Fluoroelastomer Solves GM Transmission Warranty Issue

An automotive industry game-changing material that processes like plastic but has the flexibility of an elastomer is now being broadly used for a sealing application in General Motors transmissions.

“In this specific case, there had been thought to be but two choices; conventional plastic or

Fluoroelastomer replaces nylon in transmission sealing application. Phoro: SPE Automotive Division

conventional rubber,” says Rory Pawl, innovation and trend researcher manager for the Americas at the Freudenberg-NOK General Partnership (Plymouth, MI). “The plastics that had been used previously failed to seal and prevent electrical shorts.”  GM sought new material solutions because of warranty issues.

The new material is FluoroXyprene Fluorinated Thermoplastic elastomer that is said to bridge the gap between PTFE and rubber. Two-phase morphology allows for customization by adjusting the ratio of fluoroplastic and fluoroelastomer. Characteristics can also be changed by switching types of plastic and rubber.

As opposed to PTFE, FluroXyprene can be net shape molded. As opposed to rubber it can be molded in seconds as opposed to minutes. Freudenberg-NOK is the processor and the material supplier. Bosch is the system supplier. Molding takes place at the company’s Global Fluid Power Division Automotive Lead Center in Findlay, OH.

The new material is also described as highly chemical resistant, 100% recyclable and highly elastic. Creep resistance is improved compared to traditional thermoplastics. The function of the material is to seal metal leads on a transmission control module. “That design could not be produced without this material,” says Pawl.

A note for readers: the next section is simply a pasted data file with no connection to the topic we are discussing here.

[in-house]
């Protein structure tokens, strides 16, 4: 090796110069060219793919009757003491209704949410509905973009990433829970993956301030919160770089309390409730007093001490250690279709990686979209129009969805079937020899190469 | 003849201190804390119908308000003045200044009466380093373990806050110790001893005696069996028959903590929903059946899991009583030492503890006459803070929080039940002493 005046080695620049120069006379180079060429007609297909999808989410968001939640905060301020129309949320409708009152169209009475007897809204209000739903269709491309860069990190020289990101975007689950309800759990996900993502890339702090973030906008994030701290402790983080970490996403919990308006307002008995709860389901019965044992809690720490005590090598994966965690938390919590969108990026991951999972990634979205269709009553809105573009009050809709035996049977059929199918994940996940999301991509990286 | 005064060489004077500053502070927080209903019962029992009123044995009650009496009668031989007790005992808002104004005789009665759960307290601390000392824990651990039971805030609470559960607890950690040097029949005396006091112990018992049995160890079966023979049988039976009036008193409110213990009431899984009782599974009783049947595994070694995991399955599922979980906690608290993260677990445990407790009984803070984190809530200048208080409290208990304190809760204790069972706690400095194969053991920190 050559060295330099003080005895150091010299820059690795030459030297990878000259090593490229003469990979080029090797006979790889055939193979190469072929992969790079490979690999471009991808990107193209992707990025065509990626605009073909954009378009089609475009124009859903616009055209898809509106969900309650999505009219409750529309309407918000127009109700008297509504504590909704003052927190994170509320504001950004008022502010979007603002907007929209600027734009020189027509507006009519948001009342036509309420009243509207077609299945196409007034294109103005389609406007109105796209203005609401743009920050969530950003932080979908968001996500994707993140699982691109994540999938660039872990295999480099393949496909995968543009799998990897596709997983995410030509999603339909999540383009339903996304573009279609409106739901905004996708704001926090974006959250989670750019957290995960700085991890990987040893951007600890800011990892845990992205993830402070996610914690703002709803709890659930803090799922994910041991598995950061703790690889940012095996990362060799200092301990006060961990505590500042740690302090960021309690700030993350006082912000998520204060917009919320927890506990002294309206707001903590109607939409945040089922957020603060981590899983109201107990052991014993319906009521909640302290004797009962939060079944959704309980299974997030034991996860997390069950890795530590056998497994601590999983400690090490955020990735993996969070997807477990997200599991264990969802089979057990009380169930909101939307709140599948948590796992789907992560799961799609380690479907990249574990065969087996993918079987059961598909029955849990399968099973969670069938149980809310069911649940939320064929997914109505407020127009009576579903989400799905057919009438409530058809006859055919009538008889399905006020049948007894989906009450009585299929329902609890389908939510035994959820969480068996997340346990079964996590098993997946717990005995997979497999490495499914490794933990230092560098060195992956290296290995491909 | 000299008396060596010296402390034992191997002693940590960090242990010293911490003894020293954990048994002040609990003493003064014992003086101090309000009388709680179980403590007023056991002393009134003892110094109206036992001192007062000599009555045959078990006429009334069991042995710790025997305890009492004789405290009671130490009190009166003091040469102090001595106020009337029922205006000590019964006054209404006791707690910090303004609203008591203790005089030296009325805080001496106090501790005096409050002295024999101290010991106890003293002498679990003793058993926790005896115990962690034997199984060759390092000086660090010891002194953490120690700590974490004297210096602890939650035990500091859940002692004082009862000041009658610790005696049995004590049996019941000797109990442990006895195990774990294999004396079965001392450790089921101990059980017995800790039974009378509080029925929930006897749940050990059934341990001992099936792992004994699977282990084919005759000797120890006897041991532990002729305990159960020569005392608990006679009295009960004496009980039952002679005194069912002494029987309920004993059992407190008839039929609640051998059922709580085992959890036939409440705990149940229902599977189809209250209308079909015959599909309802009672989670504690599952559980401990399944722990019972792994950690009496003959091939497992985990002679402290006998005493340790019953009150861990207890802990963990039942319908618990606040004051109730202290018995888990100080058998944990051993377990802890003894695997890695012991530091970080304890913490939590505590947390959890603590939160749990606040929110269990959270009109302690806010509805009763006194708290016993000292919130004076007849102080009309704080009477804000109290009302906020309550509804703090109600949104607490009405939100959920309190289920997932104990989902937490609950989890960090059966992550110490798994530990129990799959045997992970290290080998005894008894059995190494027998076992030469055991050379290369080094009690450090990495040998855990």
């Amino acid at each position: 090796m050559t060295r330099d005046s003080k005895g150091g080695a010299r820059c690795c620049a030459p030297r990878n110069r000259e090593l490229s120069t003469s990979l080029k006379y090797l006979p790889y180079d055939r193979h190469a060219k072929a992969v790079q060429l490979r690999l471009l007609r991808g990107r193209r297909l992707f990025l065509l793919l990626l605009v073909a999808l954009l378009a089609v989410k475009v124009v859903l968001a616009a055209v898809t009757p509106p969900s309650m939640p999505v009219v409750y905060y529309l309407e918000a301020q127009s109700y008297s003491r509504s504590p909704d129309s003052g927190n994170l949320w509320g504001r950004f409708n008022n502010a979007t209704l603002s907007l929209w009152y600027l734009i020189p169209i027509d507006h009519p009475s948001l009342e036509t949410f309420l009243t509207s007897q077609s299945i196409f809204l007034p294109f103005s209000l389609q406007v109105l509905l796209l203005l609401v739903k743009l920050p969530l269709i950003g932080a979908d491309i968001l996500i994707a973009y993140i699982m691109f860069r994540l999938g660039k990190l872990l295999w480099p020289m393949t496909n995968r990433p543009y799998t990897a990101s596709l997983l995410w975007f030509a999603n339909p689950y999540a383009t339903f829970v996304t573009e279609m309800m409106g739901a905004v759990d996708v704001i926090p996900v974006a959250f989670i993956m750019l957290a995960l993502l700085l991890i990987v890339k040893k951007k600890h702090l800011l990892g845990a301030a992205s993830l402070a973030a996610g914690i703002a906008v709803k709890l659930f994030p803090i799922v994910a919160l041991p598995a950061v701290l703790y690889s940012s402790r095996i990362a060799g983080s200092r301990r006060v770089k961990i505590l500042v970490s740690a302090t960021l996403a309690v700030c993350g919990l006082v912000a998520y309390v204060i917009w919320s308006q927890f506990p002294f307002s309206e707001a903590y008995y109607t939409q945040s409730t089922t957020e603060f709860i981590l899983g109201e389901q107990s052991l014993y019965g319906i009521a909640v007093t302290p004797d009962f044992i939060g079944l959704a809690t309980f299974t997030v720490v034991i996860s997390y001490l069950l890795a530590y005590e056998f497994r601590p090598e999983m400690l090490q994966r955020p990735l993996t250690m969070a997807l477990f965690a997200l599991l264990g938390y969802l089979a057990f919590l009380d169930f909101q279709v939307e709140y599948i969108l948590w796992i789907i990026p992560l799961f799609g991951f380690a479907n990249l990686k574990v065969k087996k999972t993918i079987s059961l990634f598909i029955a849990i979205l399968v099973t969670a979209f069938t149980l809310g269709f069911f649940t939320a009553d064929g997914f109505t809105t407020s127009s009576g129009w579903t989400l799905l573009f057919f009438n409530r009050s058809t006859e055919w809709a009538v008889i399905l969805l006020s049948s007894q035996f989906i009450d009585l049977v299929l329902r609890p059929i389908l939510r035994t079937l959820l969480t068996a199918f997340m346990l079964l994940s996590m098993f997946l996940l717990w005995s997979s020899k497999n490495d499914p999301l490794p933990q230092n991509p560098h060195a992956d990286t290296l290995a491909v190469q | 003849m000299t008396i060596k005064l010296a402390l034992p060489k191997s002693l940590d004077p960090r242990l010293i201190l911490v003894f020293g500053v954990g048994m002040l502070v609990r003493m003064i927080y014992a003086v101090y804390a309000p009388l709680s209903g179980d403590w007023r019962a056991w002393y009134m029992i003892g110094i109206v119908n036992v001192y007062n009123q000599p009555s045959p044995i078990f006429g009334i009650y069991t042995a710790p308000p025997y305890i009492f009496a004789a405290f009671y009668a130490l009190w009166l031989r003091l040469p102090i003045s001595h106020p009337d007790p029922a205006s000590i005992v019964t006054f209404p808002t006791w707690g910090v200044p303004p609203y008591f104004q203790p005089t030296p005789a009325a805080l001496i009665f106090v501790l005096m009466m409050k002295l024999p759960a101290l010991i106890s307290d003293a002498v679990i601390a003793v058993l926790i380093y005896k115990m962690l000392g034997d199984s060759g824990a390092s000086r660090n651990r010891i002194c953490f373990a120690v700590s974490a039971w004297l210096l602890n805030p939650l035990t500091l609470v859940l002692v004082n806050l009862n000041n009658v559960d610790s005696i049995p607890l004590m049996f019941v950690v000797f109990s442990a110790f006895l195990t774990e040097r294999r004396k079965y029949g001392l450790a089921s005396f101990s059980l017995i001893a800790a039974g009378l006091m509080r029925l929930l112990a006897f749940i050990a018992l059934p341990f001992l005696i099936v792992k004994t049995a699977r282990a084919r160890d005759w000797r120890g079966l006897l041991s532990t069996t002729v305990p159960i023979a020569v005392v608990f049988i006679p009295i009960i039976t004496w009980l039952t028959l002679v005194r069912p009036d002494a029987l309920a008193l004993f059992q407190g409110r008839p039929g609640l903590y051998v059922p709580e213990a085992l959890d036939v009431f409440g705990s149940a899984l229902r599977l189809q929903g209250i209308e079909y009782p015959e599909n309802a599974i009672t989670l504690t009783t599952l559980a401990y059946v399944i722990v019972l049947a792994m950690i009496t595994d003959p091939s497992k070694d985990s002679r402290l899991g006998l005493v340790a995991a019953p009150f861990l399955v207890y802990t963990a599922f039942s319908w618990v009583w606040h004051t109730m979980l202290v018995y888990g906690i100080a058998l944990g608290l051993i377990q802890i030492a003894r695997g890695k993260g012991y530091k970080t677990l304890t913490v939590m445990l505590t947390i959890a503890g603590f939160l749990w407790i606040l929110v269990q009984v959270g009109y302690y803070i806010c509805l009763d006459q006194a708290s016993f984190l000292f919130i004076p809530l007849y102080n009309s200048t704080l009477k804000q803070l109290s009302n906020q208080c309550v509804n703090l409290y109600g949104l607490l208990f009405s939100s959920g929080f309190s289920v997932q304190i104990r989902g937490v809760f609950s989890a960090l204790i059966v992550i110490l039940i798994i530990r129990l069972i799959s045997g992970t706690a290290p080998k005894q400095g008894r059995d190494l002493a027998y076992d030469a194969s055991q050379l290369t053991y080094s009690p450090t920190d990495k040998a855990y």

FluroXyprene is also being used by other customers as a fuel hose liner. There are pending applications as a tip on a spray gun, O-rings, and coatings. Freudenberg-NOK is conducting internal invetsigatiosn on potential use as a seal on a rotating shaft, and a seal on a reciprocating piston.

“This allows for the first time a thermoplastic elastomer material to be used in demanding applications,” says Pawl. Nineteen US patents have been granted and more are pending.

The part is a finalist for SPE Automotive Innovation Awards. Winners will be announced Wednesday in Livonia, MI.

About Doug Smock

Former Chief Editor at Plastics World and Senior Technical Editor Design News
Automotive, Design, Elastomers, Injection Molding, North America, Polyamides , , , , ,

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